/dev/null redirects the command standard output to the null device, which is a special device which discards the information written to it

2>&1 redirects the standard error stream to the standard output stream (stderr = 2, stdout = 1). Note that this takes the standard error stream and points it to same location as standard output at that moment. This is the reason for the order >/some/where 2>&1 because one needs to first point stdout to somewhere and then point stderr to the same location if one wants to combine both streams in the end.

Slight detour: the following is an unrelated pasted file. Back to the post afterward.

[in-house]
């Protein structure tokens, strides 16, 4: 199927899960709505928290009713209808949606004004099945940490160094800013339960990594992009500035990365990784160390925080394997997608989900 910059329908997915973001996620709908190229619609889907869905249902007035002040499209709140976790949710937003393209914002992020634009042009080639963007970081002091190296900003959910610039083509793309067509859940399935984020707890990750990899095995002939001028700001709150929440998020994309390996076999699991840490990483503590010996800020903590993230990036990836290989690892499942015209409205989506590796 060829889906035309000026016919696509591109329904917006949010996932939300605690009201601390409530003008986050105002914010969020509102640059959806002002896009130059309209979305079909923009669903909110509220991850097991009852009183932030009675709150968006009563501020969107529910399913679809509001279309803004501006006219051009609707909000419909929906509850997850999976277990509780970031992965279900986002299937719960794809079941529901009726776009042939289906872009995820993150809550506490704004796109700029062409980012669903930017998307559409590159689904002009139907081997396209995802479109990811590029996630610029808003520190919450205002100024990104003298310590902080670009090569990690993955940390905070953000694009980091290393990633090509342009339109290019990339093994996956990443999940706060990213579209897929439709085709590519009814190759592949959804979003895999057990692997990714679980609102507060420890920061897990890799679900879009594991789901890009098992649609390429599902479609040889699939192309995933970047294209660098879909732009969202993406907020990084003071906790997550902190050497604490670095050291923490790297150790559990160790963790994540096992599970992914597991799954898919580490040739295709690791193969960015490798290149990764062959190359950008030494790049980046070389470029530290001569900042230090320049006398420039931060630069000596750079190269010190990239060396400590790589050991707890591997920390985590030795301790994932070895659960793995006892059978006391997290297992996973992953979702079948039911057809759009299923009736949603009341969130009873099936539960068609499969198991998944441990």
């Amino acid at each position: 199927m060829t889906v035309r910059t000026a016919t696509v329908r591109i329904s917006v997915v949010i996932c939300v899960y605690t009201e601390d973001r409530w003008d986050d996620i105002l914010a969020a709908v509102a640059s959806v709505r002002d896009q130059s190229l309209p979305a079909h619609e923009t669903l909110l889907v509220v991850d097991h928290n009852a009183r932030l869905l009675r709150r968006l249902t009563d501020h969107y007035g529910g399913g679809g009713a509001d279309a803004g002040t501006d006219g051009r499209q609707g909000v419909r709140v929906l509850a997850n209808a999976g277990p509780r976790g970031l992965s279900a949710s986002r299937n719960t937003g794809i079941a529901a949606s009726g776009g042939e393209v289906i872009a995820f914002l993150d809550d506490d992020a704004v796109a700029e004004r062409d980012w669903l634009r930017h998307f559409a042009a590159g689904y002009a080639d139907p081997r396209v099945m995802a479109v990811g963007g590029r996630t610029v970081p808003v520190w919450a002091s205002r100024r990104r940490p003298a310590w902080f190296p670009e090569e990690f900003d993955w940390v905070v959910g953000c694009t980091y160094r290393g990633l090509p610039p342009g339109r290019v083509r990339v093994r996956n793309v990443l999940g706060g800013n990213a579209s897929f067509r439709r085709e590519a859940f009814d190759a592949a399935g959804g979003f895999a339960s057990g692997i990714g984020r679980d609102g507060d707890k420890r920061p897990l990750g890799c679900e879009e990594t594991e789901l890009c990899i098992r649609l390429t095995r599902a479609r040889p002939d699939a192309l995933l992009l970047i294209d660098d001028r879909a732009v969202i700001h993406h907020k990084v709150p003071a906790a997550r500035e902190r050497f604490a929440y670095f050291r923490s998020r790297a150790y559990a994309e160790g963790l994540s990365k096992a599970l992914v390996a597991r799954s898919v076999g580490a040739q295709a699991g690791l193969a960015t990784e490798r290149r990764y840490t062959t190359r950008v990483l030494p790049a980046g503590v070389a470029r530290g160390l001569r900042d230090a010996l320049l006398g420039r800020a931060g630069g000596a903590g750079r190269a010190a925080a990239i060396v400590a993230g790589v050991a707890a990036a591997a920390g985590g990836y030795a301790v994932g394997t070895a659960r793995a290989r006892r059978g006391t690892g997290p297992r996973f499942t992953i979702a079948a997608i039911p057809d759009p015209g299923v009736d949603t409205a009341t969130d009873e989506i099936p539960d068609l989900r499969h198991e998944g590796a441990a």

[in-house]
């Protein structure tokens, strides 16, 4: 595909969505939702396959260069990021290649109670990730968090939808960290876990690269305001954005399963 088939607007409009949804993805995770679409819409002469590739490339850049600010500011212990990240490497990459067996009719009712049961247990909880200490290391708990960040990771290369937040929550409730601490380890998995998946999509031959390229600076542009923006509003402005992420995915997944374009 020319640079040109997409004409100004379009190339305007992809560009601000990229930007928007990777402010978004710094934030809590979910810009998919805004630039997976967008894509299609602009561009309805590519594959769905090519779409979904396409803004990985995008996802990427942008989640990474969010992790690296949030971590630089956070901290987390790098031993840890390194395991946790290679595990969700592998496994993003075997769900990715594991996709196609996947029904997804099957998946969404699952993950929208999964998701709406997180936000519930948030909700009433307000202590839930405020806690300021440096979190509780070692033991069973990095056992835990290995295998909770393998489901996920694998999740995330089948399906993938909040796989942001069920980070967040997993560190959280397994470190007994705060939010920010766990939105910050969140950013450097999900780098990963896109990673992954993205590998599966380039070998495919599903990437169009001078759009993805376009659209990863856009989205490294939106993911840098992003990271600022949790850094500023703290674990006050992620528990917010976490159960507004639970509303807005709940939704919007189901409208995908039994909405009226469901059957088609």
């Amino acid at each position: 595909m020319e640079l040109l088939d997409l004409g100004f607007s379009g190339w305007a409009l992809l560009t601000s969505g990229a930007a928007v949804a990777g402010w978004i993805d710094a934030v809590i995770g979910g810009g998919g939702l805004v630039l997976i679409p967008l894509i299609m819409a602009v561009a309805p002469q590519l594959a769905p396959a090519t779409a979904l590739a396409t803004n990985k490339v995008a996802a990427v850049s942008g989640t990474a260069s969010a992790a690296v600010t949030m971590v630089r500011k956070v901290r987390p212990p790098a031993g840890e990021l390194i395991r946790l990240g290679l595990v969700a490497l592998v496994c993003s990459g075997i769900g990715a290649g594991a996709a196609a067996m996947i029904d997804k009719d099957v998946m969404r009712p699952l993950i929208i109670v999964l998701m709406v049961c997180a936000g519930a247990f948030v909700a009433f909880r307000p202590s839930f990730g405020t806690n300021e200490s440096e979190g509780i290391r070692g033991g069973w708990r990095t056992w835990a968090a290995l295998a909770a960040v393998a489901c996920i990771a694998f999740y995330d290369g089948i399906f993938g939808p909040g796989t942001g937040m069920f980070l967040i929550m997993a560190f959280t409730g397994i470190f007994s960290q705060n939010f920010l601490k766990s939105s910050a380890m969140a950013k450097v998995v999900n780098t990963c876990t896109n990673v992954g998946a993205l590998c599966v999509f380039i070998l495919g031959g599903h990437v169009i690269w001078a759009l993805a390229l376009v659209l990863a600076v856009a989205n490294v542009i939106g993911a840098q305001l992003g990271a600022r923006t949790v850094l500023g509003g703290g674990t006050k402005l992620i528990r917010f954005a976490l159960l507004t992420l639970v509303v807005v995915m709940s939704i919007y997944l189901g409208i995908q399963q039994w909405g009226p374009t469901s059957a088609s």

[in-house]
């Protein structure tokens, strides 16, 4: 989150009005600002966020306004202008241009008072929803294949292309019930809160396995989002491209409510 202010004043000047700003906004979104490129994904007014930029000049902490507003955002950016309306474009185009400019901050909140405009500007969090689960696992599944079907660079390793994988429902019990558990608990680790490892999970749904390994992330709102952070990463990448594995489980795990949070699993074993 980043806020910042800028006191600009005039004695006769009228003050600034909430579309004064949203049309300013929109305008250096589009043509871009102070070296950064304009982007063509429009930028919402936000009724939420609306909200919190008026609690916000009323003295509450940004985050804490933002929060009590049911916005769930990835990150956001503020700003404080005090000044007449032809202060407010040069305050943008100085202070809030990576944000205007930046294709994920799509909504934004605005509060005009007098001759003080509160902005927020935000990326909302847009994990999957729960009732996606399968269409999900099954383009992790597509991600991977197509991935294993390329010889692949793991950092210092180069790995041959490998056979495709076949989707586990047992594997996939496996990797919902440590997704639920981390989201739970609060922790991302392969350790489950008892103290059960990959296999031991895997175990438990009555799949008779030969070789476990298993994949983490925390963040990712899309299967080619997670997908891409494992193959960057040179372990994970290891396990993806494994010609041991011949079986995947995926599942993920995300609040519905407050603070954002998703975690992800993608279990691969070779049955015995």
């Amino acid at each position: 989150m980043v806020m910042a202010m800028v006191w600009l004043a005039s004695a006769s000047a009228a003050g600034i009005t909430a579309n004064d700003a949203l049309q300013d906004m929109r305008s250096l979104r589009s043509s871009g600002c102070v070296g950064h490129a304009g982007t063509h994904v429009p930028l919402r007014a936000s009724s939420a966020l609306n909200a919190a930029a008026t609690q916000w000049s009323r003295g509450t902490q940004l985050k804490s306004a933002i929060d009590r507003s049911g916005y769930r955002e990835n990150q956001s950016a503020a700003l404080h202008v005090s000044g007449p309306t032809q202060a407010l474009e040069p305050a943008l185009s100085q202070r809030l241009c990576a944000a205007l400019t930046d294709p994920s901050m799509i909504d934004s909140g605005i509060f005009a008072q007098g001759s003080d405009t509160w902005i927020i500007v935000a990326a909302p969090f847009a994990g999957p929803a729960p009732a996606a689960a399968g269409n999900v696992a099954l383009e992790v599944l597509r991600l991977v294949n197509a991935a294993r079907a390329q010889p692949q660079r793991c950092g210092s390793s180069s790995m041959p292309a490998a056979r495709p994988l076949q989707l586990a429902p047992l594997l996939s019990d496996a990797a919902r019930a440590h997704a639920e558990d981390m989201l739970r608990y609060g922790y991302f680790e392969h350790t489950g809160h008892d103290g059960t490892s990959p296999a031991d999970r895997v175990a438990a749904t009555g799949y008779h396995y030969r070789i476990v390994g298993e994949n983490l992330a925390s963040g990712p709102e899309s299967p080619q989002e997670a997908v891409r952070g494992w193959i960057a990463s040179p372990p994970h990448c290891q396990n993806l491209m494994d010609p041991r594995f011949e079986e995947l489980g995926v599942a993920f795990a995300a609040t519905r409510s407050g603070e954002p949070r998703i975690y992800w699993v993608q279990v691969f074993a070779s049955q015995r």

In practice it prevents any output from the command (both stdout and stderr) from being displayed. It's used when you don't care about the command output.

  • linux/dev-null.txt
  • Last modified: 2019/04/17 03:41
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